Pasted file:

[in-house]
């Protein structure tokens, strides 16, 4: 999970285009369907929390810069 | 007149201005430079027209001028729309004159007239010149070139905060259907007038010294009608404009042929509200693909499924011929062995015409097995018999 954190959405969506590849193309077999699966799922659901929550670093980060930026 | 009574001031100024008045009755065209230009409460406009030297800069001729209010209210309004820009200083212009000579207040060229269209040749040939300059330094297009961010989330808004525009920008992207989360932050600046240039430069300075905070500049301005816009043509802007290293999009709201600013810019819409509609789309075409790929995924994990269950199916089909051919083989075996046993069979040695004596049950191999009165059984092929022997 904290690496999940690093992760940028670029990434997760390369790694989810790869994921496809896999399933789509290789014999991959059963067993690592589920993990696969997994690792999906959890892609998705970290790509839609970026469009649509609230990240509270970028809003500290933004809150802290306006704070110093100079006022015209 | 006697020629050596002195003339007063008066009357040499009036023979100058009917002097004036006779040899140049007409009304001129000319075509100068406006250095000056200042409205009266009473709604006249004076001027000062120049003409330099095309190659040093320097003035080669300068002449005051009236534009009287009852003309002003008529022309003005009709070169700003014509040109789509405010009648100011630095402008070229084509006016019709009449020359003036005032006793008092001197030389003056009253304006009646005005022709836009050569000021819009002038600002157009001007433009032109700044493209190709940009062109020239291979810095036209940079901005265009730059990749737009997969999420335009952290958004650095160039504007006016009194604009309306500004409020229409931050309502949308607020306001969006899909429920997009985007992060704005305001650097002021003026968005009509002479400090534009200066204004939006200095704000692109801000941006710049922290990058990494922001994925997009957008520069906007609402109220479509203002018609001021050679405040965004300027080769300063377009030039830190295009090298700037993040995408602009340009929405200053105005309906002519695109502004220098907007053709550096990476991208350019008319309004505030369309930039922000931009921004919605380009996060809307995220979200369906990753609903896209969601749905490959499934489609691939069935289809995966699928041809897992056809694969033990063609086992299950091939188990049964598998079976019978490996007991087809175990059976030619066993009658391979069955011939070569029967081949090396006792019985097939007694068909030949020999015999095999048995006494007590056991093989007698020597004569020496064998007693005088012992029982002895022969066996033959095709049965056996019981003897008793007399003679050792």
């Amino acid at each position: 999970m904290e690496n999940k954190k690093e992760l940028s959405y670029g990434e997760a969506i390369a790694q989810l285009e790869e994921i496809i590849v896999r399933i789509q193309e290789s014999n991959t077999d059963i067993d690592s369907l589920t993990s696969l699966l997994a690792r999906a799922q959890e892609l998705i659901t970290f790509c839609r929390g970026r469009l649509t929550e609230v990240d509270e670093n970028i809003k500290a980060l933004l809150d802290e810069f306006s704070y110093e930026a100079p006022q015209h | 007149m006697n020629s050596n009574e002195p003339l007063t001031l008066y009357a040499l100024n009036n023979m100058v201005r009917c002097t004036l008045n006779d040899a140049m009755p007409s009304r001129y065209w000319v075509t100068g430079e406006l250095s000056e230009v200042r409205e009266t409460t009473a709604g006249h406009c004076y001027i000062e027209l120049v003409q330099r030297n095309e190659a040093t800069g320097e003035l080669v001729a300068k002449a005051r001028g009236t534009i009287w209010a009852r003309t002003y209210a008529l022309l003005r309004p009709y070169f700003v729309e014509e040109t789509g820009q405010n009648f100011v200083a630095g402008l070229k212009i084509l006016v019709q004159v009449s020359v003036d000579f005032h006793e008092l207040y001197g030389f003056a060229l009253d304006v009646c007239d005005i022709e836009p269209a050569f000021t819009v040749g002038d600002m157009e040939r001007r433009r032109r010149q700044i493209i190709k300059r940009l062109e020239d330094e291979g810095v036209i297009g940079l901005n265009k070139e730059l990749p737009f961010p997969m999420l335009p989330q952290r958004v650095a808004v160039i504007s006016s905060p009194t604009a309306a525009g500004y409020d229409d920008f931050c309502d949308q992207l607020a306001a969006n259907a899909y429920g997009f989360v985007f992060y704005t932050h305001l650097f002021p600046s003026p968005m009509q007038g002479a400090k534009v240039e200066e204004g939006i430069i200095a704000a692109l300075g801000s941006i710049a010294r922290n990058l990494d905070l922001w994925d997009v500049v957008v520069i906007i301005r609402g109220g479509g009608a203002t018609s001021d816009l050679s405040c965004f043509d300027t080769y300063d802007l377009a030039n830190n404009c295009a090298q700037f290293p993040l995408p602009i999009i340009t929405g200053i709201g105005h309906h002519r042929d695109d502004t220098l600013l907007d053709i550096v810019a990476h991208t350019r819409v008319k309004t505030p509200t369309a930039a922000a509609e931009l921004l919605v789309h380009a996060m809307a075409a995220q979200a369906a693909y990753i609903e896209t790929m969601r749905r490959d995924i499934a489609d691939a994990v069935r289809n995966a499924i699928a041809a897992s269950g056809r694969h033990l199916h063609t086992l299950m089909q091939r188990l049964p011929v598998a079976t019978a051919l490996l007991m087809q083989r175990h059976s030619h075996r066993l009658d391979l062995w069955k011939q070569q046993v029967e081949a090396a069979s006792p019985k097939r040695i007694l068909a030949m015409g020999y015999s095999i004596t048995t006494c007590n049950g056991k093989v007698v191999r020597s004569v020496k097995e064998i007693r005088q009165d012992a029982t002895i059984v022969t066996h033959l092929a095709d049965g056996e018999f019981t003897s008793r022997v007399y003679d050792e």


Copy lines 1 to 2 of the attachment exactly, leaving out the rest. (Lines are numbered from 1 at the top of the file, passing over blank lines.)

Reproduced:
[in-house]
């Protein structure tokens, strides 16, 4: 999970285009369907929390810069 | 007149201005430079027209001028729309004159007239010149070139905060259907007038010294009608404009042929509200693909499924011929062995015409097995018999 954190959405969506590849193309077999699966799922659901929550670093980060930026 | 009574001031100024008045009755065209230009409460406009030297800069001729209010209210309004820009200083212009000579207040060229269209040749040939300059330094297009961010989330808004525009920008992207989360932050600046240039430069300075905070500049301005816009043509802007290293999009709201600013810019819409509609789309075409790929995924994990269950199916089909051919083989075996046993069979040695004596049950191999009165059984092929022997 904290690496999940690093992760940028670029990434997760390369790694989810790869994921496809896999399933789509290789014999991959059963067993690592589920993990696969997994690792999906959890892609998705970290790509839609970026469009649509609230990240509270970028809003500290933004809150802290306006704070110093100079006022015209 | 006697020629050596002195003339007063008066009357040499009036023979100058009917002097004036006779040899140049007409009304001129000319075509100068406006250095000056200042409205009266009473709604006249004076001027000062120049003409330099095309190659040093320097003035080669300068002449005051009236534009009287009852003309002003008529022309003005009709070169700003014509040109789509405010009648100011630095402008070229084509006016019709009449020359003036005032006793008092001197030389003056009253304006009646005005022709836009050569000021819009002038600002157009001007433009032109700044493209190709940009062109020239291979810095036209940079901005265009730059990749737009997969999420335009952290958004650095160039504007006016009194604009309306500004409020229409931050309502949308607020306001969006899909429920997009985007992060704005305001650097002021003026968005009509002479400090534009200066204004939006200095704000692109801000941006710049922290990058990494922001994925997009957008520069906007609402109220479509203002018609001021050679405040965004300027080769300063377009030039830190295009090298700037993040995408602009340009929405200053105005309906002519695109502004220098907007053709550096990476991208350019008319309004505030369309930039922000931009921004919605380009996060809307995220979200369906990753609903896209969601749905490959499934489609691939069935289809995966699928041809897992056809694969033990063609086992299950091939188990049964598998079976019978490996007991087809175990059976030619066993009658391979069955011939070569029967081949090396006792019985097939007694068909030949020999015999095999048995006494007590056991093989007698020597004569020496064998007693005088012992029982002895022969066996033959095709049965056996019981003897008793007399003679050792």